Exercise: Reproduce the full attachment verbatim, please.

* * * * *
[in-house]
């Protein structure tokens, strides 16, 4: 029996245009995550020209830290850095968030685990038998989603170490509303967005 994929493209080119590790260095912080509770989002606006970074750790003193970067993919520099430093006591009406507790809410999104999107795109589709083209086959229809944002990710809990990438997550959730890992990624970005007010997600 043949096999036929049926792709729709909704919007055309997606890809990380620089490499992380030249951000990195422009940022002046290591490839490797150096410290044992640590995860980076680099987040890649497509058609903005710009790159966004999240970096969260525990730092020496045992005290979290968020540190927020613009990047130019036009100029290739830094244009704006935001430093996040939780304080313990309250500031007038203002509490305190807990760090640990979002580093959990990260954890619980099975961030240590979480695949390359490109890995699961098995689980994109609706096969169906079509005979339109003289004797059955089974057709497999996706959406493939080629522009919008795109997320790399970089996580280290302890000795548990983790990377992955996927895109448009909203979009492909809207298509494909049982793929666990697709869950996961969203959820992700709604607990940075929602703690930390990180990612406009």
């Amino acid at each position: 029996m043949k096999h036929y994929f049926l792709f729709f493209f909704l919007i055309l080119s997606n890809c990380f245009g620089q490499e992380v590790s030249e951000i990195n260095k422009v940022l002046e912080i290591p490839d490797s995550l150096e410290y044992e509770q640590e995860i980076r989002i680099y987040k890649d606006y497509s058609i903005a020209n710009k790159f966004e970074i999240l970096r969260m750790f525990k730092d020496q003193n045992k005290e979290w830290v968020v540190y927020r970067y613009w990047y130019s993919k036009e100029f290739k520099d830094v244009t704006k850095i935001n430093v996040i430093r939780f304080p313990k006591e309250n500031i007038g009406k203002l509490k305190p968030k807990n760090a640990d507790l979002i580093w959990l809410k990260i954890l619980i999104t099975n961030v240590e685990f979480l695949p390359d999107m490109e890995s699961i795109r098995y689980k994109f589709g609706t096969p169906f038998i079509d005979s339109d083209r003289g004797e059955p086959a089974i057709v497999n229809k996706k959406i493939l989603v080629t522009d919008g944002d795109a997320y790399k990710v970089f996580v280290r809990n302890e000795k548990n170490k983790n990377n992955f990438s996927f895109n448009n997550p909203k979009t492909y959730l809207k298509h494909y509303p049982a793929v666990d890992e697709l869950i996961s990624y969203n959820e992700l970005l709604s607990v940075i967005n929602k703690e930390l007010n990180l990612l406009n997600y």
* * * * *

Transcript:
[in-house]
């Protein structure tokens, strides 16, 4: 029996245009995550020209830290850095968030685990038998989603170490509303967005 994929493209080119590790260095912080509770989002606006970074750790003193970067993919520099430093006591009406507790809410999104999107795109589709083209086959229809944002990710809990990438997550959730890992990624970005007010997600 043949096999036929049926792709729709909704919007055309997606890809990380620089490499992380030249951000990195422009940022002046290591490839490797150096410290044992640590995860980076680099987040890649497509058609903005710009790159966004999240970096969260525990730092020496045992005290979290968020540190927020613009990047130019036009100029290739830094244009704006935001430093996040939780304080313990309250500031007038203002509490305190807990760090640990979002580093959990990260954890619980099975961030240590979480695949390359490109890995699961098995689980994109609706096969169906079509005979339109003289004797059955089974057709497999996706959406493939080629522009919008795109997320790399970089996580280290302890000795548990983790990377992955996927895109448009909203979009492909809207298509494909049982793929666990697709869950996961969203959820992700709604607990940075929602703690930390990180990612406009």
């Amino acid at each position: 029996m043949k096999h036929y994929f049926l792709f729709f493209f909704l919007i055309l080119s997606n890809c990380f245009g620089q490499e992380v590790s030249e951000i990195n260095k422009v940022l002046e912080i290591p490839d490797s995550l150096e410290y044992e509770q640590e995860i980076r989002i680099y987040k890649d606006y497509s058609i903005a020209n710009k790159f966004e970074i999240l970096r969260m750790f525990k730092d020496q003193n045992k005290e979290w830290v968020v540190y927020r970067y613009w990047y130019s993919k036009e100029f290739k520099d830094v244009t704006k850095i935001n430093v996040i430093r939780f304080p313990k006591e309250n500031i007038g009406k203002l509490k305190p968030k807990n760090a640990d507790l979002i580093w959990l809410k990260i954890l619980i999104t099975n961030v240590e685990f979480l695949p390359d999107m490109e890995s699961i795109r098995y689980k994109f589709g609706t096969p169906f038998i079509d005979s339109d083209r003289g004797e059955p086959a089974i057709v497999n229809k996706k959406i493939l989603v080629t522009d919008g944002d795109a997320y790399k990710v970089f996580v280290r809990n302890e000795k548990n170490k983790n990377n992955f990438s996927f895109n448009n997550p909203k979009t492909y959730l809207k298509h494909y509303p049982a793929v666990d890992e697709l869950i996961s990624y969203n959820e992700l970005l709604s607990v940075i967005n929602k703690e930390l007010n990180l990612l406009n997600y």